Studios And Audiences Had Lots To Celebrate In 2016 This is the time of year when critics release their best-of lists. Usually, they pick the 10 best — but our film critic Bob Mondello couldn't narrow it down that much. He picked 18 of his favorites.
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Studios And Audiences Had Lots To Celebrate In 2016

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Studios And Audiences Had Lots To Celebrate In 2016


Movie Reviews

Studios And Audiences Had Lots To Celebrate In 2016

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Hollywood is about to close out a record-breaking $11.2 billion year. The big draws were talking animals, superheroes and yet another new batch of Star Warriors. Movie studios are celebrating, and people who go to the movies have a lot to celebrate, too, according to our critic Bob Mondello. Here's his wrap-up of the year's best movies.

BOB MONDELLO, BYLINE: Most years, there are several films that could fill the No. 1 slot on my list. This year, there's no contest. My favorite picture is the most rewarding coming-of-age film in many a moon, "Moonlight," about a withdrawn African-American youngster growing up in Miami where, as a friend notes, the beach breezes offer a respite from the pressures of home and adolescence.


JHARREL JEROME: (As Kevin) Sometimes around the way where we live, you can catch that same breeze. It just comes through the hood, and it's like everything stop for a second. Everything just gets quiet, you know?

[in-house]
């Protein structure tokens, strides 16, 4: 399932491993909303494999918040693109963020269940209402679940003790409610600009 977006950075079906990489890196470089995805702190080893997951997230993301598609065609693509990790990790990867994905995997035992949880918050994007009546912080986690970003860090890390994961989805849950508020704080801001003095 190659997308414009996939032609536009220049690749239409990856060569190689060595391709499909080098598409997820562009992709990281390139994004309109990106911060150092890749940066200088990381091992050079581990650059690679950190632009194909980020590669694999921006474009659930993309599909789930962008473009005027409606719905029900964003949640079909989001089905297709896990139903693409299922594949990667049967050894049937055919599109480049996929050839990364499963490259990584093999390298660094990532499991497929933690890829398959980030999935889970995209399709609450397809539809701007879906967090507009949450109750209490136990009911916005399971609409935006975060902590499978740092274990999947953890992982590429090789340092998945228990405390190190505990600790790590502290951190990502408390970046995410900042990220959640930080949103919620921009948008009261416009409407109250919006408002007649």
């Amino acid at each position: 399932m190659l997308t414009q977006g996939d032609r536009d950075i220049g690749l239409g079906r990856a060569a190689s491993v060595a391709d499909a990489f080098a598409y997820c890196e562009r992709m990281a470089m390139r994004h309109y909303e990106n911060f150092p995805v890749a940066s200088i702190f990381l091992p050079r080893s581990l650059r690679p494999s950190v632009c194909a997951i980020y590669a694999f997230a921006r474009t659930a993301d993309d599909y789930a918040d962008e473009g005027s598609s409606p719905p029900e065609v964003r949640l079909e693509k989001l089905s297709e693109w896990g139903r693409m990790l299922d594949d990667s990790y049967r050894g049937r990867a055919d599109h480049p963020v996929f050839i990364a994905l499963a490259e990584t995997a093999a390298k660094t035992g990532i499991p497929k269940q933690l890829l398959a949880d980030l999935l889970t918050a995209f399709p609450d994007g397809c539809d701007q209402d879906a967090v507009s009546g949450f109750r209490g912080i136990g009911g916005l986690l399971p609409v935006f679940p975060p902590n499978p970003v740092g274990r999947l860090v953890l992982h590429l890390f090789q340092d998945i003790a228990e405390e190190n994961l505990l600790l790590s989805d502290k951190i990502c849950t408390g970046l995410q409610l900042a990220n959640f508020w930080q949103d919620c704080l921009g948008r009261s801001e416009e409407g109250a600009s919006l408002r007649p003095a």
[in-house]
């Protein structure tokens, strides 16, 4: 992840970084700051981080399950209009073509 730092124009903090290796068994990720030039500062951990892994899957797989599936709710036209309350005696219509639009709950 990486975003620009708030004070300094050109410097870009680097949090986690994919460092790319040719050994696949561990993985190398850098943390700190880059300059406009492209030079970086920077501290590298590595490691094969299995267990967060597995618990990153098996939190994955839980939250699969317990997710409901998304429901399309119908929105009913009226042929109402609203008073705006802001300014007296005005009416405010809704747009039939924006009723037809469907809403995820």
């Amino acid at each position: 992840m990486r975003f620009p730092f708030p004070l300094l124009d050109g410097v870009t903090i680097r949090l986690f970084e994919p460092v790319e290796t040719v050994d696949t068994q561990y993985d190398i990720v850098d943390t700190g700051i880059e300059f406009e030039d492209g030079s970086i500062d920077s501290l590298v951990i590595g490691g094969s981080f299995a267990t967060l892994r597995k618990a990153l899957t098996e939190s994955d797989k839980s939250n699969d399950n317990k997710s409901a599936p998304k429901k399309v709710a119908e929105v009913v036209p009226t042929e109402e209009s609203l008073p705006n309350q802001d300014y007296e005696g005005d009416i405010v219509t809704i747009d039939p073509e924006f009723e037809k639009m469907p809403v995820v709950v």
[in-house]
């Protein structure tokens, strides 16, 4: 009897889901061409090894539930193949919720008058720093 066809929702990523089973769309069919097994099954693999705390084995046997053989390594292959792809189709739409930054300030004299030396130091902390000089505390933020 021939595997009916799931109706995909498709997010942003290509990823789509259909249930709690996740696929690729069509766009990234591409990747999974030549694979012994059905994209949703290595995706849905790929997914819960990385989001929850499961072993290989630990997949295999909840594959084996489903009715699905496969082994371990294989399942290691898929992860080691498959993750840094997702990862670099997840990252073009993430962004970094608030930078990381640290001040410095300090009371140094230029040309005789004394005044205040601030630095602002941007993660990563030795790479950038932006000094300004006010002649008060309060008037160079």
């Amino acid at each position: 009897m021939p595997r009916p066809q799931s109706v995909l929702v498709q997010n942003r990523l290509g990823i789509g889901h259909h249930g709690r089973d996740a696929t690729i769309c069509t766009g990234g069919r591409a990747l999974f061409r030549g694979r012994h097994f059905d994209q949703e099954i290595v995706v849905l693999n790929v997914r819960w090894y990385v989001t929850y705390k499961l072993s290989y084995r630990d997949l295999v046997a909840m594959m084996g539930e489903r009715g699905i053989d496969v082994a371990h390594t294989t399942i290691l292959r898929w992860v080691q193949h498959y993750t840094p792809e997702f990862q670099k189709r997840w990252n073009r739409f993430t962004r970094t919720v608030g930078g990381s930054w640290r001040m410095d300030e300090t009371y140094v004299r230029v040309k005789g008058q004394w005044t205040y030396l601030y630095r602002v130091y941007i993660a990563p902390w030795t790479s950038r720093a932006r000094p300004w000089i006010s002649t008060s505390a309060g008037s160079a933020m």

ASHTON SANDERS: (As Chiron) And it's like all you can hear is your own heartbeat.

JEROME: (As Kevin) It make you want to cry it feels so good.

SANDERS: (As Chiron) You cry?

JEROME: (As Kevin) Nah, it makes me want to.

MONDELLO: Luminous but also tough and startling, "Moonlight" is both a coming-of-age and a coming-out story, the most lyrical of the fiercely resonant pictures that are helping the film industry combat its stubbornly persistent lack-of-diversity problem. Among the others, two extraordinary documentaries - "I Am Not Your Negro," which uses the words of James Baldwin to analyze American attitudes on race.


JAMES BALDWIN: The future of the Negro in this country is precisely as bright or as dark as the future of the country.

MONDELLO: Director Raoul Peck blends archival footage of Baldwin speaking softly but bluntly with excerpts from an unpublished book he was working on at the time of his death. A companion piece to "I Am Not Your Negro" is the documentary "13th" in which Ava DuVernay, the director of "Selma," dissects the wording of the Constitution's 13th Amendment. It outlawed slavery and involuntary servitude except as a punishment for crime. The film forcefully argues that that loophole has been used for politics and for profit.


CORY BOOKER: We now have more African-Americans under criminal supervision than all the slaves back in the 1850s.

MONDELLO: Then there's the love story that led to a landmark civil rights decision. The Loving decision is how it's known in the courts. At the multiplex, it's just "Loving," named after a couple who met and married in the late 1950s only to have the state of Virginia step in...


MICHAEL ABBOTT JR: (As Deputy Cole) What you doing in bed with that woman?

RUTH NEGGA: (As Mildred) I'm his wife.

ABBOTT JR: (As Deputy Cole) That's no good here.